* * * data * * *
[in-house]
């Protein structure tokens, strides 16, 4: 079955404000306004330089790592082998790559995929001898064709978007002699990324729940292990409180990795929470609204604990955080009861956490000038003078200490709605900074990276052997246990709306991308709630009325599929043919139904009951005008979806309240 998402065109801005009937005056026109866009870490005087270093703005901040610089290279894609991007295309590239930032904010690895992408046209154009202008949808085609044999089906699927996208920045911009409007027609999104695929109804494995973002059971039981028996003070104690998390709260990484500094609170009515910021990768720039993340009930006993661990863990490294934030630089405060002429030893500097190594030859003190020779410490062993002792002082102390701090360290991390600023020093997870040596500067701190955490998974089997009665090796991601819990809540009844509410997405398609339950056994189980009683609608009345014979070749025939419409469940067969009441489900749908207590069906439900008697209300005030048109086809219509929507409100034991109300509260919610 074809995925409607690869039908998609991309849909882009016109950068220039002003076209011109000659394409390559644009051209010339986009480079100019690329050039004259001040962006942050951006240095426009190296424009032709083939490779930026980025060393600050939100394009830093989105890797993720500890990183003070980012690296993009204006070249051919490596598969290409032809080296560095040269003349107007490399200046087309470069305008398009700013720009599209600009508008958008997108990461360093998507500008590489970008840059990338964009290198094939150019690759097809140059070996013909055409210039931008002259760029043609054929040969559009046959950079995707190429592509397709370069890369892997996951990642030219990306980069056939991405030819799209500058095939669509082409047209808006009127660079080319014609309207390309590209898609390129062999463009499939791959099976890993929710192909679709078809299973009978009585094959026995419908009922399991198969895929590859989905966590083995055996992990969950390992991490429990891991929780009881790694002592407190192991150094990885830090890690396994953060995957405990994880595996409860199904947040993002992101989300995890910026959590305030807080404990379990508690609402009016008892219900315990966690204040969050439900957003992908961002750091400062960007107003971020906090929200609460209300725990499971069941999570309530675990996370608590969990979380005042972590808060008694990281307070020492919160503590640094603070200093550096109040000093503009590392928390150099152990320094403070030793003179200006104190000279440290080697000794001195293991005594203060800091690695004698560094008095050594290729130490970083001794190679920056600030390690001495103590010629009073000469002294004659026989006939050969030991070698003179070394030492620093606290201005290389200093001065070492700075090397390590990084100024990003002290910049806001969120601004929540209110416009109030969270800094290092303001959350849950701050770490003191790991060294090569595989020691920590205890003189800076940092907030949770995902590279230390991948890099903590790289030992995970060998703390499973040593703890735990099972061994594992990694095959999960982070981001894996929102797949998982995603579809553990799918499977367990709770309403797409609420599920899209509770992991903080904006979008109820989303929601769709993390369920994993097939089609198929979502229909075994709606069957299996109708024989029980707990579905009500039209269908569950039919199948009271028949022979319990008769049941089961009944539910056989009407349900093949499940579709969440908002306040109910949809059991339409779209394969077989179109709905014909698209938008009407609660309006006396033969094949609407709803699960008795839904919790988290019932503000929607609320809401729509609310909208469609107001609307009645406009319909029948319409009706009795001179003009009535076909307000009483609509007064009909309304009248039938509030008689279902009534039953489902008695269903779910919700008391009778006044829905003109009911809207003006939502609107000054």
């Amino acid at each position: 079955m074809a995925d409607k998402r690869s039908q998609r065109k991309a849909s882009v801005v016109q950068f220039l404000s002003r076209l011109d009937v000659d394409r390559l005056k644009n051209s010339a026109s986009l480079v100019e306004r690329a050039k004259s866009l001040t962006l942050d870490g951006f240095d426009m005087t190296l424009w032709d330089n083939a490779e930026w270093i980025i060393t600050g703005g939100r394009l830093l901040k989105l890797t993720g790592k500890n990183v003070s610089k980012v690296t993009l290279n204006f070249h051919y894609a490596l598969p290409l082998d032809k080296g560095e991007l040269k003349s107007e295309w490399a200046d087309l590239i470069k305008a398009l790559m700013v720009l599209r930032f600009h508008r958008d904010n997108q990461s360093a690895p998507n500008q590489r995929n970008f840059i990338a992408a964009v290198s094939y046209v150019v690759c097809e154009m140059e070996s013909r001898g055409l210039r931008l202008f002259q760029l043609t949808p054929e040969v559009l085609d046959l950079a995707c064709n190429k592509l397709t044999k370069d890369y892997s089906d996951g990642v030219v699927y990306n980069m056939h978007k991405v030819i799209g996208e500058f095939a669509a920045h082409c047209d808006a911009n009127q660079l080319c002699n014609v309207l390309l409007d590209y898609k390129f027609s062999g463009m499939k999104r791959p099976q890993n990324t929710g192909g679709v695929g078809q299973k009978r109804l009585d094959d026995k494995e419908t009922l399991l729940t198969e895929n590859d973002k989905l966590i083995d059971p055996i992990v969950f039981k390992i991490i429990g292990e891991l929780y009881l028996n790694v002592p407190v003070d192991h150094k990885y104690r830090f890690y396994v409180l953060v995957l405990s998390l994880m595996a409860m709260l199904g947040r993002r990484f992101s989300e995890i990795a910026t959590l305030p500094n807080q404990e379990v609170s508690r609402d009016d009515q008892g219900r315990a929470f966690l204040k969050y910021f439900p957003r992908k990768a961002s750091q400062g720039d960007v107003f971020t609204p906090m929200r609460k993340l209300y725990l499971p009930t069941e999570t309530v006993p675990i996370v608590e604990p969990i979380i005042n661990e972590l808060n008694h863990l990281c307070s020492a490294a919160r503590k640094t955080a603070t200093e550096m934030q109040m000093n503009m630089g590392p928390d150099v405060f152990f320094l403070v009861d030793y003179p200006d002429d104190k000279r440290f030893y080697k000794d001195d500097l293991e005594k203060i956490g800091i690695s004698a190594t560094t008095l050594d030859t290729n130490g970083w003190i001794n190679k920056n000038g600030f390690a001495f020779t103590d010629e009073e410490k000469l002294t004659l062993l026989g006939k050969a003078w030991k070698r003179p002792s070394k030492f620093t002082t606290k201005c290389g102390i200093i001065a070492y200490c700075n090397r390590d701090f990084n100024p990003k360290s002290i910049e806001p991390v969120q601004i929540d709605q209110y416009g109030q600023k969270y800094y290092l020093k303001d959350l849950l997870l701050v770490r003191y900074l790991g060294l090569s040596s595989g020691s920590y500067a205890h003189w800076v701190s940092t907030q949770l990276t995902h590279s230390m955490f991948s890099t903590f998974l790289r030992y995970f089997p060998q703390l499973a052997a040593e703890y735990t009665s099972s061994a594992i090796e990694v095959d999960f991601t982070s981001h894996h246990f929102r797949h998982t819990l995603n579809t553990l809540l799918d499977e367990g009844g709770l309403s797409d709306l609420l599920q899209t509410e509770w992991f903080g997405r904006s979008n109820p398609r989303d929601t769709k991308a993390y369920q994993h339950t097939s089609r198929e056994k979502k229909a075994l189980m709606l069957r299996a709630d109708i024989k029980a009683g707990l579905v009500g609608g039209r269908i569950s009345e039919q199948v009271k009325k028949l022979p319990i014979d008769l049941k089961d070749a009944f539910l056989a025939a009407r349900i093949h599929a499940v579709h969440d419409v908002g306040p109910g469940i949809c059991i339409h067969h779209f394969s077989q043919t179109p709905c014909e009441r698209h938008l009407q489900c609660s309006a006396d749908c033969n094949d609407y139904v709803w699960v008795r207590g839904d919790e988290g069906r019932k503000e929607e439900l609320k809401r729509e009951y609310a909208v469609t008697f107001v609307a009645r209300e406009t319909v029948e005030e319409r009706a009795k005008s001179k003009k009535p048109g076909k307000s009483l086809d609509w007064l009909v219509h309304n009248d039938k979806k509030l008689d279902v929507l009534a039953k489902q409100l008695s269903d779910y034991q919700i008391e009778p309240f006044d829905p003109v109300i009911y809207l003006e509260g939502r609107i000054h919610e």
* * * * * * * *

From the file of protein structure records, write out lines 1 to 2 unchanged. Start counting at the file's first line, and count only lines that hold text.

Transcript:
[in-house]
């Protein structure tokens, strides 16, 4: 079955404000306004330089790592082998790559995929001898064709978007002699990324729940292990409180990795929470609204604990955080009861956490000038003078200490709605900074990276052997246990709306991308709630009325599929043919139904009951005008979806309240 998402065109801005009937005056026109866009870490005087270093703005901040610089290279894609991007295309590239930032904010690895992408046209154009202008949808085609044999089906699927996208920045911009409007027609999104695929109804494995973002059971039981028996003070104690998390709260990484500094609170009515910021990768720039993340009930006993661990863990490294934030630089405060002429030893500097190594030859003190020779410490062993002792002082102390701090360290991390600023020093997870040596500067701190955490998974089997009665090796991601819990809540009844509410997405398609339950056994189980009683609608009345014979070749025939419409469940067969009441489900749908207590069906439900008697209300005030048109086809219509929507409100034991109300509260919610 074809995925409607690869039908998609991309849909882009016109950068220039002003076209011109000659394409390559644009051209010339986009480079100019690329050039004259001040962006942050951006240095426009190296424009032709083939490779930026980025060393600050939100394009830093989105890797993720500890990183003070980012690296993009204006070249051919490596598969290409032809080296560095040269003349107007490399200046087309470069305008398009700013720009599209600009508008958008997108990461360093998507500008590489970008840059990338964009290198094939150019690759097809140059070996013909055409210039931008002259760029043609054929040969559009046959950079995707190429592509397709370069890369892997996951990642030219990306980069056939991405030819799209500058095939669509082409047209808006009127660079080319014609309207390309590209898609390129062999463009499939791959099976890993929710192909679709078809299973009978009585094959026995419908009922399991198969895929590859989905966590083995055996992990969950390992991490429990891991929780009881790694002592407190192991150094990885830090890690396994953060995957405990994880595996409860199904947040993002992101989300995890910026959590305030807080404990379990508690609402009016008892219900315990966690204040969050439900957003992908961002750091400062960007107003971020906090929200609460209300725990499971069941999570309530675990996370608590969990979380005042972590808060008694990281307070020492919160503590640094603070200093550096109040000093503009590392928390150099152990320094403070030793003179200006104190000279440290080697000794001195293991005594203060800091690695004698560094008095050594290729130490970083001794190679920056600030390690001495103590010629009073000469002294004659026989006939050969030991070698003179070394030492620093606290201005290389200093001065070492700075090397390590990084100024990003002290910049806001969120601004929540209110416009109030969270800094290092303001959350849950701050770490003191790991060294090569595989020691920590205890003189800076940092907030949770995902590279230390991948890099903590790289030992995970060998703390499973040593703890735990099972061994594992990694095959999960982070981001894996929102797949998982995603579809553990799918499977367990709770309403797409609420599920899209509770992991903080904006979008109820989303929601769709993390369920994993097939089609198929979502229909075994709606069957299996109708024989029980707990579905009500039209269908569950039919199948009271028949022979319990008769049941089961009944539910056989009407349900093949499940579709969440908002306040109910949809059991339409779209394969077989179109709905014909698209938008009407609660309006006396033969094949609407709803699960008795839904919790988290019932503000929607609320809401729509609310909208469609107001609307009645406009319909029948319409009706009795001179003009009535076909307000009483609509007064009909309304009248039938509030008689279902009534039953489902008695269903779910919700008391009778006044829905003109009911809207003006939502609107000054």